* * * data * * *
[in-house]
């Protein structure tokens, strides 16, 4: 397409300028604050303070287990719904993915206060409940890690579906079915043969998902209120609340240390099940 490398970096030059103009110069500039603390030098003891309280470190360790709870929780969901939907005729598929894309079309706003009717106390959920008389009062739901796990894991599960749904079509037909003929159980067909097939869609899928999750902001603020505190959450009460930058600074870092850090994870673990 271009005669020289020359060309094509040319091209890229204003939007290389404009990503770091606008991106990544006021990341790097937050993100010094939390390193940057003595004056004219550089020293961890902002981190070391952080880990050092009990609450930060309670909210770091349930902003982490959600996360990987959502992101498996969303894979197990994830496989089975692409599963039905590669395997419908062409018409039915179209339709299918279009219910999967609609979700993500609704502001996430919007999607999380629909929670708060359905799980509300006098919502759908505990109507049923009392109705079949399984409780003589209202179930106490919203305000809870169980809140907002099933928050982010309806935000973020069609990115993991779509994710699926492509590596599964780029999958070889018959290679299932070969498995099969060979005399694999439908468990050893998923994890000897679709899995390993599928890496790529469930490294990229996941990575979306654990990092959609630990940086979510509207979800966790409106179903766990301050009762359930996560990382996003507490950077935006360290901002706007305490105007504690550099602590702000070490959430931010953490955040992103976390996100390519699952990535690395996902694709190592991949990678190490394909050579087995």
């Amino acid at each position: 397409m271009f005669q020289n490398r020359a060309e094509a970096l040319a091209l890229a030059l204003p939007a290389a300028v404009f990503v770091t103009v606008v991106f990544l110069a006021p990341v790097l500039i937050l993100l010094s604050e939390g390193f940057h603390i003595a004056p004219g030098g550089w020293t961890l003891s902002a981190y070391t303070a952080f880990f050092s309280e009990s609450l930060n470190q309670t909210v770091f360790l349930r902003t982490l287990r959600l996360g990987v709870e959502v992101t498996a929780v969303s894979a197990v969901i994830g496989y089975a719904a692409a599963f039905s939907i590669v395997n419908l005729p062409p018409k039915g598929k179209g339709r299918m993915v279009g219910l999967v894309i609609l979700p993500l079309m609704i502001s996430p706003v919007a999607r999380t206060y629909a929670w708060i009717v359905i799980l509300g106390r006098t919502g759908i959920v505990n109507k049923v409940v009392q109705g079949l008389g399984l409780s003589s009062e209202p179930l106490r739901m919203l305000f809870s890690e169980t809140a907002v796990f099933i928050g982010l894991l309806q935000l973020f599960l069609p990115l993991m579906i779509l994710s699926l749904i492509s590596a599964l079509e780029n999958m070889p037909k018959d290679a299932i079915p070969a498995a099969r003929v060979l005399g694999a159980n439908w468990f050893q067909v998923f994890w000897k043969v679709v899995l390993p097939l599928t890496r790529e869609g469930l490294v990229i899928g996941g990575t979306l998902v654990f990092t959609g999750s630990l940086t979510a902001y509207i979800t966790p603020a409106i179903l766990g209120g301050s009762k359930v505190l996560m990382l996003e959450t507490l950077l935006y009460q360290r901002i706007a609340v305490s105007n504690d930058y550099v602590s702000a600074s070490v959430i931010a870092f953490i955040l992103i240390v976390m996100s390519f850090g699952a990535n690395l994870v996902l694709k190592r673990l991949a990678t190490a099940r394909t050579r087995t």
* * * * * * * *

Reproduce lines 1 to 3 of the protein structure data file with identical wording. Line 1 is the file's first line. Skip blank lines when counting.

[in-house]
């Protein structure tokens, strides 16, 4: 397409300028604050303070287990719904993915206060409940890690579906079915043969998902209120609340240390099940 490398970096030059103009110069500039603390030098003891309280470190360790709870929780969901939907005729598929894309079309706003009717106390959920008389009062739901796990894991599960749904079509037909003929159980067909097939869609899928999750902001603020505190959450009460930058600074870092850090994870673990 271009005669020289020359060309094509040319091209890229204003939007290389404009990503770091606008991106990544006021990341790097937050993100010094939390390193940057003595004056004219550089020293961890902002981190070391952080880990050092009990609450930060309670909210770091349930902003982490959600996360990987959502992101498996969303894979197990994830496989089975692409599963039905590669395997419908062409018409039915179209339709299918279009219910999967609609979700993500609704502001996430919007999607999380629909929670708060359905799980509300006098919502759908505990109507049923009392109705079949399984409780003589209202179930106490919203305000809870169980809140907002099933928050982010309806935000973020069609990115993991779509994710699926492509590596599964780029999958070889018959290679299932070969498995099969060979005399694999439908468990050893998923994890000897679709899995390993599928890496790529469930490294990229996941990575979306654990990092959609630990940086979510509207979800966790409106179903766990301050009762359930996560990382996003507490950077935006360290901002706007305490105007504690550099602590702000070490959430931010953490955040992103976390996100390519699952990535690395996902694709190592991949990678190490394909050579087995």
């Amino acid at each position: 397409m271009f005669q020289n490398r020359a060309e094509a970096l040319a091209l890229a030059l204003p939007a290389a300028v404009f990503v770091t103009v606008v991106f990544l110069a006021p990341v790097l500039i937050l993100l010094s604050e939390g390193f940057h603390i003595a004056p004219g030098g550089w020293t961890l003891s902002a981190y070391t303070a952080f880990f050092s309280e009990s609450l930060n470190q309670t909210v770091f360790l349930r902003t982490l287990r959600l996360g990987v709870e959502v992101t498996a929780v969303s894979a197990v969901i994830g496989y089975a719904a692409a599963f039905s939907i590669v395997n419908l005729p062409p018409k039915g598929k179209g339709r299918m993915v279009g219910l999967v894309i609609l979700p993500l079309m609704i502001s996430p706003v919007a999607r999380t206060y629909a929670w708060i009717v359905i799980l509300g106390r006098t919502g759908i959920v505990n109507k049923v409940v009392q109705g079949l008389g399984l409780s003589s009062e209202p179930l106490r739901m919203l305000f809870s890690e169980t809140a907002v796990f099933i928050g982010l894991l309806q935000l973020f599960l069609p990115l993991m579906i779509l994710s699926l749904i492509s590596a599964l079509e780029n999958m070889p037909k018959d290679a299932i079915p070969a498995a099969r003929v060979l005399g694999a159980n439908w468990f050893q067909v998923f994890w000897k043969v679709v899995l390993p097939l599928t890496r790529e869609g469930l490294v990229i899928g996941g990575t979306l998902v654990f990092t959609g999750s630990l940086t979510a902001y509207i979800t966790p603020a409106i179903l766990g209120g301050s009762k359930v505190l996560m990382l996003e959450t507490l950077l935006y009460q360290r901002i706007a609340v305490s105007n504690d930058y550099v602590s702000a600074s070490v959430i931010a870092f953490i955040l992103i240390v976390m996100s390519f850090g699952a990535n690395l994870v996902l694709k190592r673990l991949a990678t190490a099940r394909t050579r087995t």